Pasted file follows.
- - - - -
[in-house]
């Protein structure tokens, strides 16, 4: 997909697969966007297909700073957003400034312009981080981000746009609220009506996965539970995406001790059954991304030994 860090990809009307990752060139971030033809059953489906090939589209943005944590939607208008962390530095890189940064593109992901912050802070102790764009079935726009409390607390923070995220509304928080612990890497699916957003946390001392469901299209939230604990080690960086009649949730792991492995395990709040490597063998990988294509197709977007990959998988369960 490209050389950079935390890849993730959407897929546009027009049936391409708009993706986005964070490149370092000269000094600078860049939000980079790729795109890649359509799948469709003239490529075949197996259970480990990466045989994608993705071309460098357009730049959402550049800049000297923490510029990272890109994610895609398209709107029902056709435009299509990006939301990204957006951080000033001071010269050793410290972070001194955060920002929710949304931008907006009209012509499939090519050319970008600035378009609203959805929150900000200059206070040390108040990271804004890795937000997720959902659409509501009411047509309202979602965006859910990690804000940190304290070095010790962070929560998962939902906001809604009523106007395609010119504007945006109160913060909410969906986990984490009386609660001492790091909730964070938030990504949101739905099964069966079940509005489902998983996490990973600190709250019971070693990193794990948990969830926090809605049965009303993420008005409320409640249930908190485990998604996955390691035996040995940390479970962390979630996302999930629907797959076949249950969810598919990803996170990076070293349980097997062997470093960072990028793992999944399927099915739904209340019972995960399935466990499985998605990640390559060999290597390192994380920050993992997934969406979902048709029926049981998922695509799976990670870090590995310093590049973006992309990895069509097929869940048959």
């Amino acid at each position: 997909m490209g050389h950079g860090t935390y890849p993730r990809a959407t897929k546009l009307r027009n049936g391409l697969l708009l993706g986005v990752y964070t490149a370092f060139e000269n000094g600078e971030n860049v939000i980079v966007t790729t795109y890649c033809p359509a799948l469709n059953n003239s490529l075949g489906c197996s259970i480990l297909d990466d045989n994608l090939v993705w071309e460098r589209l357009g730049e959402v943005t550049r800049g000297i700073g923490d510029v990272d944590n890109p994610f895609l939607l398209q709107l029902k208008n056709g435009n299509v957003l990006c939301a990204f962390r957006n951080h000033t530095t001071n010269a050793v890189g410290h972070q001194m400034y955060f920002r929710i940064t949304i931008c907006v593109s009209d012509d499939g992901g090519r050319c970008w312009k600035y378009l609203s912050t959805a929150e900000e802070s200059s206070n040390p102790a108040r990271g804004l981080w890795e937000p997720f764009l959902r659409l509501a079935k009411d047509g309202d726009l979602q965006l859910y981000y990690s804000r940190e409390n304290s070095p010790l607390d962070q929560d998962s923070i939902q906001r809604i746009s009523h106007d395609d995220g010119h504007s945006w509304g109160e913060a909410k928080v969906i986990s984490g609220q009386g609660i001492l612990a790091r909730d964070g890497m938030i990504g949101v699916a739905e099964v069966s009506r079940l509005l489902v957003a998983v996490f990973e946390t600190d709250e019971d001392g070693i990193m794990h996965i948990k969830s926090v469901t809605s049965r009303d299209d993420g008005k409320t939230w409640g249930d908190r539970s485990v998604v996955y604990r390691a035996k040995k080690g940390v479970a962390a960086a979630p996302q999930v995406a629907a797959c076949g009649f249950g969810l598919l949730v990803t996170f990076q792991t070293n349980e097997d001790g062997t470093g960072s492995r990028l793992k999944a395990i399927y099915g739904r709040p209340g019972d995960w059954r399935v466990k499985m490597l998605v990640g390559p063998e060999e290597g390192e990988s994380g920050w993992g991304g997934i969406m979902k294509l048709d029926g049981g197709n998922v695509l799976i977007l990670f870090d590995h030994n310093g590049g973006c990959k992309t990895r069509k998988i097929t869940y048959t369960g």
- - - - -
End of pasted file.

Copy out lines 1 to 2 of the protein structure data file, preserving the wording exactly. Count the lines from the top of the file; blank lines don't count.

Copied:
[in-house]
């Protein structure tokens, strides 16, 4: 997909697969966007297909700073957003400034312009981080981000746009609220009506996965539970995406001790059954991304030994 860090990809009307990752060139971030033809059953489906090939589209943005944590939607208008962390530095890189940064593109992901912050802070102790764009079935726009409390607390923070995220509304928080612990890497699916957003946390001392469901299209939230604990080690960086009649949730792991492995395990709040490597063998990988294509197709977007990959998988369960 490209050389950079935390890849993730959407897929546009027009049936391409708009993706986005964070490149370092000269000094600078860049939000980079790729795109890649359509799948469709003239490529075949197996259970480990990466045989994608993705071309460098357009730049959402550049800049000297923490510029990272890109994610895609398209709107029902056709435009299509990006939301990204957006951080000033001071010269050793410290972070001194955060920002929710949304931008907006009209012509499939090519050319970008600035378009609203959805929150900000200059206070040390108040990271804004890795937000997720959902659409509501009411047509309202979602965006859910990690804000940190304290070095010790962070929560998962939902906001809604009523106007395609010119504007945006109160913060909410969906986990984490009386609660001492790091909730964070938030990504949101739905099964069966079940509005489902998983996490990973600190709250019971070693990193794990948990969830926090809605049965009303993420008005409320409640249930908190485990998604996955390691035996040995940390479970962390979630996302999930629907797959076949249950969810598919990803996170990076070293349980097997062997470093960072990028793992999944399927099915739904209340019972995960399935466990499985998605990640390559060999290597390192994380920050993992997934969406979902048709029926049981998922695509799976990670870090590995310093590049973006992309990895069509097929869940048959």